This log was inspired by "How to Read Wittgenstein" and "Ludwig Wittgenstein: the duty of genius" by Ray Monk. It is based on reading Tractatus Logico-Philosophicus by Ludwig Wittgenstein translated by D. F. Pears & B. F. McGuinness (Routledge and Kegan Paul:1963)

Wednesday, April 2, 2008

A proposition is a truth function of elemental propositions.

An elemental proposition is a truth function of itself. The truth value arguments of a proposition are elemental propositions.

The arguments of functions are readily confused with the indices of names because both arguments and indices enable me to recognize the meaning of the signs containing them. When Russell writes '+c', the 'c' is an index and the sign as a whole indicates addition of cardinal numbers. But this use is arbitrary and it would be quite possible to choose a simple sign instead of '+c'. In (~p) however, 'p' is not an index but an argument: the sense of (~p) cannot be understood unless the sense of 'p' has been understood already. (An index always describes the object to whose name we attach it. In the name Julius Caesar, 'Julius' is an index: e.g. the Caesar of the Julian gens.) According to Wittgenstein, Frege's theory about the meaning of propositions and functions is based on the confusion between an argument and an index. Frege regarded the propositions of logic as names, and their arguments as the indexes of those names.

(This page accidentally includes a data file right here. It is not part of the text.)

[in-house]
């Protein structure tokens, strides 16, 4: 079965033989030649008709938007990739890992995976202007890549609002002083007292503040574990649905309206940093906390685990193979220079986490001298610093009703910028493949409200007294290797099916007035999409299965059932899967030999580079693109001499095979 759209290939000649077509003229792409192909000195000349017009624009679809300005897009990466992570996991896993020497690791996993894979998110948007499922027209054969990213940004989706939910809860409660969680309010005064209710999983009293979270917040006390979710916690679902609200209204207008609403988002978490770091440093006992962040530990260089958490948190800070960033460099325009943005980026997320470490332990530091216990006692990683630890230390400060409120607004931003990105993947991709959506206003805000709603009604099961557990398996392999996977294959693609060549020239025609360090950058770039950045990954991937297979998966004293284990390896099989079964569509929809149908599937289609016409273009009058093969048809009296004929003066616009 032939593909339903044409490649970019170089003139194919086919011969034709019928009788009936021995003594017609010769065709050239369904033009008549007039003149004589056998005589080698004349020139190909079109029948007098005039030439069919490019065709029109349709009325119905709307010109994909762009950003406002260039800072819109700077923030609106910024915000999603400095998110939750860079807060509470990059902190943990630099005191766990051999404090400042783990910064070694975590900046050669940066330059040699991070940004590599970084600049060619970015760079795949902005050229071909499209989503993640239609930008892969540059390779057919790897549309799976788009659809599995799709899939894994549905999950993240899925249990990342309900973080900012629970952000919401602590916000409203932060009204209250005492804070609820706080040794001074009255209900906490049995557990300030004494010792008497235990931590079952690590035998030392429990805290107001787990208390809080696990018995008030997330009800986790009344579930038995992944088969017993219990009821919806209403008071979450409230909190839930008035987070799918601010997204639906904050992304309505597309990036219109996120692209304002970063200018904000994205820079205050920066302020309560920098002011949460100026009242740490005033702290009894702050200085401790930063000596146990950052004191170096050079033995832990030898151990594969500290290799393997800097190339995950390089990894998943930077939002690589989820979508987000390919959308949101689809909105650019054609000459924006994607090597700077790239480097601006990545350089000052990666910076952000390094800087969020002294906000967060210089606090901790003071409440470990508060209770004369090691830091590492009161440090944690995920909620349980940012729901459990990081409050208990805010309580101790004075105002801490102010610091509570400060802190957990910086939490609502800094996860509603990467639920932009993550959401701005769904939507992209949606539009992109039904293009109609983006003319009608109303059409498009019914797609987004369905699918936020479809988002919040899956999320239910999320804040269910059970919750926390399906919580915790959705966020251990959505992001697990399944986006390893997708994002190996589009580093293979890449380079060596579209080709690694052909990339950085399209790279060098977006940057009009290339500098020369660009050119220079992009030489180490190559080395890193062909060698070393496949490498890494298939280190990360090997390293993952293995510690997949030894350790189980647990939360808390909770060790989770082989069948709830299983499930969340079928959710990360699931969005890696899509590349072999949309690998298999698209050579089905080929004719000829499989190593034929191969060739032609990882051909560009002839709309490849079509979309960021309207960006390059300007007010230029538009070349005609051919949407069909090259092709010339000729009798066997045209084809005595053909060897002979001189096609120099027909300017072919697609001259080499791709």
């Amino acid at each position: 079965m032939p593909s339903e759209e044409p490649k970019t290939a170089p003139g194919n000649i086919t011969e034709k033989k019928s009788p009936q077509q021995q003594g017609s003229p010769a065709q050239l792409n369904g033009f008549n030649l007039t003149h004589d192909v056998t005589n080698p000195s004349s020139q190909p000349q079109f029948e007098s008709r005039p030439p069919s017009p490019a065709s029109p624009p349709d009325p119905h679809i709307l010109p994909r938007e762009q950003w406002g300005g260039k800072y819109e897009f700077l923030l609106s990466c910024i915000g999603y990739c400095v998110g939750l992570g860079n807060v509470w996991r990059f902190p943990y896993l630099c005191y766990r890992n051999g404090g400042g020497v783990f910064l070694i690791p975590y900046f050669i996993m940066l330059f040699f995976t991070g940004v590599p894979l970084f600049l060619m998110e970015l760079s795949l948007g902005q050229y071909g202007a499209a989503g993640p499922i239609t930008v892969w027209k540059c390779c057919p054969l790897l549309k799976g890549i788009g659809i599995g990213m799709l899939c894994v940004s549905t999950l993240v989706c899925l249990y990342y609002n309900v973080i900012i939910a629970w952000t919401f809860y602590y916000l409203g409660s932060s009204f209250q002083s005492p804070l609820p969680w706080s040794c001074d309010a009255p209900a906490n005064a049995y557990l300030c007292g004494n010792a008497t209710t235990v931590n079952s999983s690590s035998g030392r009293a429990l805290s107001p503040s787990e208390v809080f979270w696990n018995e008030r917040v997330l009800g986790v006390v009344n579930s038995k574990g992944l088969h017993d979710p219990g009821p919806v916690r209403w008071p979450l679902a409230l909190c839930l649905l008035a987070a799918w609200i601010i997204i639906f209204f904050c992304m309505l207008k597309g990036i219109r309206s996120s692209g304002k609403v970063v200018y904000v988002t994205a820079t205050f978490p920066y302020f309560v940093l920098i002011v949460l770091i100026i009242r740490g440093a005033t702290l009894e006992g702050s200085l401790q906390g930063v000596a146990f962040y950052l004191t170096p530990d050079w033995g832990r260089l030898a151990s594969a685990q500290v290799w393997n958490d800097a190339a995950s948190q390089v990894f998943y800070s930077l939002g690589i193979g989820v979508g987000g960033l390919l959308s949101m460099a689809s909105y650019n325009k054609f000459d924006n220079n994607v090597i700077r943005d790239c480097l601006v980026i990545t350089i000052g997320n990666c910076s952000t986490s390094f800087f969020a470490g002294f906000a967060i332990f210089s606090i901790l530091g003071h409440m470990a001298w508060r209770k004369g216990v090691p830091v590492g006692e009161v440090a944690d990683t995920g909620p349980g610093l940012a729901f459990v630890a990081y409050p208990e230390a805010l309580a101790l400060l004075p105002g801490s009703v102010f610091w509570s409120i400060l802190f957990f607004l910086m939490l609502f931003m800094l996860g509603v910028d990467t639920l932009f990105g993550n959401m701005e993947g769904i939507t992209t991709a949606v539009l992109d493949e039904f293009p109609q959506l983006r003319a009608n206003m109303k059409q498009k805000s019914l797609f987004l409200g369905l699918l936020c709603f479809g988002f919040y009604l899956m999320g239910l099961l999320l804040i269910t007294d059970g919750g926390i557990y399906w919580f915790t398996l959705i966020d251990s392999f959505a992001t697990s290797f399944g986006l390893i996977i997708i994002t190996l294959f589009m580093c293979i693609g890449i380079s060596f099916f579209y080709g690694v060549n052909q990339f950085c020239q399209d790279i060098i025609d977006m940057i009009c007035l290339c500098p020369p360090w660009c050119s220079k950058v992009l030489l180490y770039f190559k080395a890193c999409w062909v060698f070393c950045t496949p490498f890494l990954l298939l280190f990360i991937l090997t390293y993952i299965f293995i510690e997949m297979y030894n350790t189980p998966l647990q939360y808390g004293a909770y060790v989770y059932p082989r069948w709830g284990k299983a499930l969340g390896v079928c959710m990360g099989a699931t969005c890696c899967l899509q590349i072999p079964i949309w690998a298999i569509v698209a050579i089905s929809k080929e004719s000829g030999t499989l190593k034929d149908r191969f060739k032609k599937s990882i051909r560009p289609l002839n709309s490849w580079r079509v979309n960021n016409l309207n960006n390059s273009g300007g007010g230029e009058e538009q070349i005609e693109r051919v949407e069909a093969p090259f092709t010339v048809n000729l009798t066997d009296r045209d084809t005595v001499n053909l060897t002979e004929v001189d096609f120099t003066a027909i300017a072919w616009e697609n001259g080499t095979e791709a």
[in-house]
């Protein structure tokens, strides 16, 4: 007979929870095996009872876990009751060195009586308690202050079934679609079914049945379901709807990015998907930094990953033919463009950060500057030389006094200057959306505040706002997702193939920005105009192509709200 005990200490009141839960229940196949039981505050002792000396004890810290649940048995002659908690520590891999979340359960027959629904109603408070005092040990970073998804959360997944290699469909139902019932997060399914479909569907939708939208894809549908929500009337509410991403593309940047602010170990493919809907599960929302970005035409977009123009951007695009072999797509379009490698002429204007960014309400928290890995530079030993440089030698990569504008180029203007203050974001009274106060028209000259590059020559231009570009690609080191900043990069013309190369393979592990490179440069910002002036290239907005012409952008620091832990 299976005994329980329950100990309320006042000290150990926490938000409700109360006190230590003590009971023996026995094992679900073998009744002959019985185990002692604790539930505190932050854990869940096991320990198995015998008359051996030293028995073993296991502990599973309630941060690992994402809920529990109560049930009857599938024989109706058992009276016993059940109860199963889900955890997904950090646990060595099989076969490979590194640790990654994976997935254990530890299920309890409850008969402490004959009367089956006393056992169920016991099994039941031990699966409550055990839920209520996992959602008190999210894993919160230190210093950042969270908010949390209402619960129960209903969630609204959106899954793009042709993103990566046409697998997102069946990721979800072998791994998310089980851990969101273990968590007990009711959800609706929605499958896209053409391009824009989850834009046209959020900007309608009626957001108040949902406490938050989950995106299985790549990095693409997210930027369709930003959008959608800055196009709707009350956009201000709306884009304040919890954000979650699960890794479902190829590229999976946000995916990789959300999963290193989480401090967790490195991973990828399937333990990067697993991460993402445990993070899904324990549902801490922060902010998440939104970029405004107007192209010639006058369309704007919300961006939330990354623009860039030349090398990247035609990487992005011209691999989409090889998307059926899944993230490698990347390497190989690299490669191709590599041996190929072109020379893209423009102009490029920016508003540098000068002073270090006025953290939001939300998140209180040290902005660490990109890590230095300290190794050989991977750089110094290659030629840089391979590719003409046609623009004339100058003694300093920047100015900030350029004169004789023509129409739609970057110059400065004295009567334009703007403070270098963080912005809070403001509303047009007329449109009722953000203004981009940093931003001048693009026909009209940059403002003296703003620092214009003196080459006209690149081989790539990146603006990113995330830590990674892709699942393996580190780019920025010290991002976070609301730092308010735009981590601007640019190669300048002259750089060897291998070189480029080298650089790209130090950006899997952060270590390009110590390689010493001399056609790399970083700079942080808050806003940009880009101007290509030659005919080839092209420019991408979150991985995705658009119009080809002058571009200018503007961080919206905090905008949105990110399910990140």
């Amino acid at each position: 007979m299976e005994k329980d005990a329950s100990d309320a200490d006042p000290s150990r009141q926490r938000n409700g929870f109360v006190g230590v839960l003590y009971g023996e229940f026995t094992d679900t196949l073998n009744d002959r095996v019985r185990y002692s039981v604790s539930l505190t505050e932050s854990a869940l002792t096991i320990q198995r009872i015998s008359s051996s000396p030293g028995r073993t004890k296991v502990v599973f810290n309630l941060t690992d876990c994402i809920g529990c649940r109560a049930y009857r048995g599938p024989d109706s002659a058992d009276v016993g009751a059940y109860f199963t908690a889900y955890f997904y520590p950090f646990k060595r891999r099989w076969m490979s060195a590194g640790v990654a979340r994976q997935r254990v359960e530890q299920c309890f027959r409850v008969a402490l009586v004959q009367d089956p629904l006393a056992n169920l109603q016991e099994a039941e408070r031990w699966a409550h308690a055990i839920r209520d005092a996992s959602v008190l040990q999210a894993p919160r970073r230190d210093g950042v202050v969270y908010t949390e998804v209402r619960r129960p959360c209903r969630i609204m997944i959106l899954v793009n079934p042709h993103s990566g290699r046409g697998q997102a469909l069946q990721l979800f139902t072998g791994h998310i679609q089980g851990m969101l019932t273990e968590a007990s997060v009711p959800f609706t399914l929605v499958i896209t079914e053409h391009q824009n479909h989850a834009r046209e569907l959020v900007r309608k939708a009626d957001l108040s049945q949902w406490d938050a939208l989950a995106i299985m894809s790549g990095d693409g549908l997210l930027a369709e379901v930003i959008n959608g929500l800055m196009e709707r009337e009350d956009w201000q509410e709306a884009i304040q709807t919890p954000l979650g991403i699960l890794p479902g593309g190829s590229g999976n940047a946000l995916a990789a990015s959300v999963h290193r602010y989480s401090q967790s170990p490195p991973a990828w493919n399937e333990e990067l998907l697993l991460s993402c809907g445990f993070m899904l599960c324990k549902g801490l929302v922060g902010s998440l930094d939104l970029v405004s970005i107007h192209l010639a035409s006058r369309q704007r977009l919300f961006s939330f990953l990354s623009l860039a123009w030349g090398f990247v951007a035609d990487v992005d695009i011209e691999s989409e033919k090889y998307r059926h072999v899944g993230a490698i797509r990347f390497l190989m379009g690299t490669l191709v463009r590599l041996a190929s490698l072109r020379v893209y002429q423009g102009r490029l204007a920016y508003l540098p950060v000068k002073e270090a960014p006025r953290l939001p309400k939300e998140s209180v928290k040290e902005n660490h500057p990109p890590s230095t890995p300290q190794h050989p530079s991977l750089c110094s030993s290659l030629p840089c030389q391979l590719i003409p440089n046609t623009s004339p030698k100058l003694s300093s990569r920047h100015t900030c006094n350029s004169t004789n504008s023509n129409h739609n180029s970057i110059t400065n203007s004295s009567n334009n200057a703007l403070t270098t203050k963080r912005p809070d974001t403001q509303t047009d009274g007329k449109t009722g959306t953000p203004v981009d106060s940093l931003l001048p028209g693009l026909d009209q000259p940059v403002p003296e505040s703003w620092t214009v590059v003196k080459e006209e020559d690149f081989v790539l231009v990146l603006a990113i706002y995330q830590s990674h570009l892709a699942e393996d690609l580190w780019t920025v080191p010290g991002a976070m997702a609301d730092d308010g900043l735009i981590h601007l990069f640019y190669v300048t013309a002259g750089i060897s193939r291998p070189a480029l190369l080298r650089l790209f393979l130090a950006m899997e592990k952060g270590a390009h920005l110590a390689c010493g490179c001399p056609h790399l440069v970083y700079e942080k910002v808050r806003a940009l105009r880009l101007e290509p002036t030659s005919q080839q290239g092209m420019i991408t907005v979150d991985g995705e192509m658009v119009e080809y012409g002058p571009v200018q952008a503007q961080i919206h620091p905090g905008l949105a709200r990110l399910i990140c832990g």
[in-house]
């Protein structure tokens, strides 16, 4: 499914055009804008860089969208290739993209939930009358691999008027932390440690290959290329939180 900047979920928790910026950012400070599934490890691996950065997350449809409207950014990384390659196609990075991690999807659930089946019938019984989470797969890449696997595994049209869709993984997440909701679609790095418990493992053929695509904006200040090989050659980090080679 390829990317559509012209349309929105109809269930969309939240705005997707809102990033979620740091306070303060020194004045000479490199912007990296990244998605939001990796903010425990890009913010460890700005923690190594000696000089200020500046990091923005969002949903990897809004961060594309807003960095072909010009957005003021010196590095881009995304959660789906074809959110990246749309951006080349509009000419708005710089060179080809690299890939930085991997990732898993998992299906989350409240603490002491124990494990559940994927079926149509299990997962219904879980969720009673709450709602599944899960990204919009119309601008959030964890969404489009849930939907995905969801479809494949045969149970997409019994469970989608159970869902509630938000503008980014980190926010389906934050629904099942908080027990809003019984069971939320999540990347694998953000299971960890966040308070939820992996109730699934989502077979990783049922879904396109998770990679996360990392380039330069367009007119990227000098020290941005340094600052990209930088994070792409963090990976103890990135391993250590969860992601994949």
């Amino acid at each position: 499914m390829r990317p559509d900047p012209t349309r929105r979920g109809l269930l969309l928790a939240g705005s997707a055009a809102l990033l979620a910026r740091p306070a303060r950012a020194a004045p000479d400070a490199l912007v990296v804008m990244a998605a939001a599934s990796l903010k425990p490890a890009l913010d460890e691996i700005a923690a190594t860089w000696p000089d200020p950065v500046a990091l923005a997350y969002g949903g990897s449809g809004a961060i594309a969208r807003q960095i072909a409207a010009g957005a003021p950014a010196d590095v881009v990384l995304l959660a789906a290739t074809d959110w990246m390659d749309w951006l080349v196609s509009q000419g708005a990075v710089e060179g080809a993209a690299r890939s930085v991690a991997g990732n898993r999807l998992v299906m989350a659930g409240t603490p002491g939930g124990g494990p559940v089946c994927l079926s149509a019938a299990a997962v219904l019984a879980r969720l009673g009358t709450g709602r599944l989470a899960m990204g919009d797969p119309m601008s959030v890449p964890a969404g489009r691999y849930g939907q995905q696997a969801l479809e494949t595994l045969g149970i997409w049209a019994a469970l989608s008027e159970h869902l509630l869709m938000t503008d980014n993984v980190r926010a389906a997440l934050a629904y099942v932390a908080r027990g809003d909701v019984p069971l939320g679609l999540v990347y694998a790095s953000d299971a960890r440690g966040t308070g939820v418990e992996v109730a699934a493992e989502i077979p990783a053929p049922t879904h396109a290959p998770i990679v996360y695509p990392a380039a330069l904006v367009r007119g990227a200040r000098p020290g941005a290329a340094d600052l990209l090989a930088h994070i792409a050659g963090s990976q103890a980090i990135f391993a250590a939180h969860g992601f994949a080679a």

Truth functions can be ordered as rows of a table. Probability theory is based on this.

The truth functions of any given number of elemental propositions can be written out in a table like this one for all binary combinations:

(TTTT)(p,q) (If p, then p, and if q, then q.) (p⊃p.q⊃q) Tautology
(FFFF)(p,q) (p and not p, and q and not q.) (p.~p.q.~q) Contradiction
(TFTF)(p,q) (p)
(TTFF)(p,q) (q)
(FTFT)(p,q) (Not p.) (~p)
(FFTT)(p,q) (Not q.) (~q)
(TFFF)(p,q) (p and q.) (p.q)
(FTTT)(p,q) (Not (p and q).) (~(p.q))
(FFFT)(p,q) (Neither p nor q.) (~p.~q or p|q)
(TTTF)(p,q) (p or q.) (p∨q)
(FTTF)(p,q) (p or q, but not both.) (p.~q:∨:q.~p)
(FFTF)(p,q) (p and not q.) (p.~q)
(FTFF)(p,q) (q and not p.) (q.~p)
(TFTT)(p,q) (If q, then p.) (q⊃p)
(TTFT)(p,q) (If p, then q.) (p⊃q)
(TFFT)(p,q) (If p, then q, and if q, then p.) (p≡q)

Wittgenstein calls those truth arguments that make a proposition true its verifiers.

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